Moon carrot flowers – more than a hundred Seseli species are known, and many are referred to colloquially as moon carrots (© Andrey Zharkikh/Wikipedia – CC BY 2.0 licence)

Nevertheless, I was not the only person who was captivated by the moon carrot's memorable moniker. So too was the wildlife celebrity who had penned a foreword to this book – none other than Jersey Zoo founder, bestselling author, and longstanding cryptozoological enthusiast Gerald Durrell. Indeed, within his witty foreword can be found the following wonderful, inimitably Durrellesque lines, celebrating the fact that not only is this book an indispensable addition to the luggage of any keen naturalist visiting Europe but also:

…it is worth possessing for the sheer poetry that it contains. Who would mind an insect bite or two providing you were sure that they had been inflicted by the Spangle-winged Mosquito? Who, when swimming in the sea, would not be charmed to meet a fish called a Dentex (which sounds faintly like a new brand of toothpaste), or the Painted Comber (which must surely have some connection with mermaids)? But it is among the plants that the botanists have really let themselves run wild. Who would not stop, even on an autobahn, to get more closely acquainted with a Nodding Bur-marigold or Curtis's Mouse-ear or the Ramping Fumitory or even the Hawkweed Treacle-mustard? Who would not love to watch some worthy farmer gathering his crop of Annual Moon Carrot?

A portion of p. 182 from The Natural History of Europe that contains its description and depiction of the annual moon carrot – click to enlarge for reading purposes (© Harry Garms/Wilhelm Eigener/Paul Hamlyn Publishing Group – reproduced here on a strictly non-commercial Fair Use basis for educational/review purposes only)

It has been over 50 years since I first read those delightfully evocative words, but typing them here now it seems like only yesterday, as they made such a deep impression in my memory – and not only in mine. Fast-forward a decade, and by the end of the 1970s I had joyfully read every non-fiction book written up until then by Gerald Durrell himself, chronicling his numerous animal-collecting expeditions to all manner of far-flung tropical lands, his founding of Jersey Zoo, and of course his enchanting childhood as a passionate boy-naturalist growing up with his family (and other animals) on the idyllic Greek island of Corfu.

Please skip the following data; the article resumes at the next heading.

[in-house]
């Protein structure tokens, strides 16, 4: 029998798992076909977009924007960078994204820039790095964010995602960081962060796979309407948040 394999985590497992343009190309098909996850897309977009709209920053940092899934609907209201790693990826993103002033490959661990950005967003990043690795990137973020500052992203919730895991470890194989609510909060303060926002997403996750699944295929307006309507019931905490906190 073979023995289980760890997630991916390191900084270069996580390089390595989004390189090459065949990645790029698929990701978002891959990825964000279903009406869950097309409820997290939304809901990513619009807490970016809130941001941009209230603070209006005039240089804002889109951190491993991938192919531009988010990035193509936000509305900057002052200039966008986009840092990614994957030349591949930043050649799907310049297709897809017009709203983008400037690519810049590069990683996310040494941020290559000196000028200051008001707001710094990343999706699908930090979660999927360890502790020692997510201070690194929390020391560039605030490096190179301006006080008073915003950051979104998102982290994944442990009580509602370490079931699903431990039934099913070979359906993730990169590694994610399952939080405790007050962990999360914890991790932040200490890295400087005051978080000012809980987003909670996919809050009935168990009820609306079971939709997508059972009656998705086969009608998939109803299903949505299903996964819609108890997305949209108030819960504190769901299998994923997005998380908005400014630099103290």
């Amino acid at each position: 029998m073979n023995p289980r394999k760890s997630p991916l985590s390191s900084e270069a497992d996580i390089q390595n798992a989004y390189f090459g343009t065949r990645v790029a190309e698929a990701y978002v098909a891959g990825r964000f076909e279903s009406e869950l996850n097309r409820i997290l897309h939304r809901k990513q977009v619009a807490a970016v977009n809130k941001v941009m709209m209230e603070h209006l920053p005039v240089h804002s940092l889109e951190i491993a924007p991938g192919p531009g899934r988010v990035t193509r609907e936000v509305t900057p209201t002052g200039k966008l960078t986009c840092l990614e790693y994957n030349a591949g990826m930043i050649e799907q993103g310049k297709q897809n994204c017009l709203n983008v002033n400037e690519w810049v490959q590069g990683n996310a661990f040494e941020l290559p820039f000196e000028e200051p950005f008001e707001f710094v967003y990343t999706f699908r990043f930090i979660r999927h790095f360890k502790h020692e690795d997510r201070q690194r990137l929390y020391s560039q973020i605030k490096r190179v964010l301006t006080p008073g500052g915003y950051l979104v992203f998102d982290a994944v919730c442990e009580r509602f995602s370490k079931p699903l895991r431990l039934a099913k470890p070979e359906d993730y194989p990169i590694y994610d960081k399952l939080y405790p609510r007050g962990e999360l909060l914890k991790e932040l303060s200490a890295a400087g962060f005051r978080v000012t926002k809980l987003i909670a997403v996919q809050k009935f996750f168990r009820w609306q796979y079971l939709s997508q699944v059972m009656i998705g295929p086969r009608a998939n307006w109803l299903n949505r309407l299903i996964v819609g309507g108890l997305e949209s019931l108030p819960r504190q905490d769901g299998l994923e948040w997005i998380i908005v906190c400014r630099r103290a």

What I hadn't realized, however, was that he had also written some children's fantasy novels – until, when browsing through a bookshop one day during the early 1980s, I happened upon a paperback edition of one of them, entitled The Talking Parcel. The copy that I was looking at and duly purchased had been published in 1983 by Lions, of Fontana, and was the fifth impression of the Lions 1976 paperback edition. The original hardback edition, whose colourful dustjacket depicted a very imposing cockatrice in fiery finery (see this present ShukerNature blog article's opening picture), had been published two years earlier by Collins, in 1974 (and is now extremely collectable!).

My Lions paperback edition of Gerald Durrell's novel The Talking Parcel (© Gerald Durrell/Lions, of Fontana – reproduced here on a strictly non-commercial Fair Use basis for educational/review purposes only)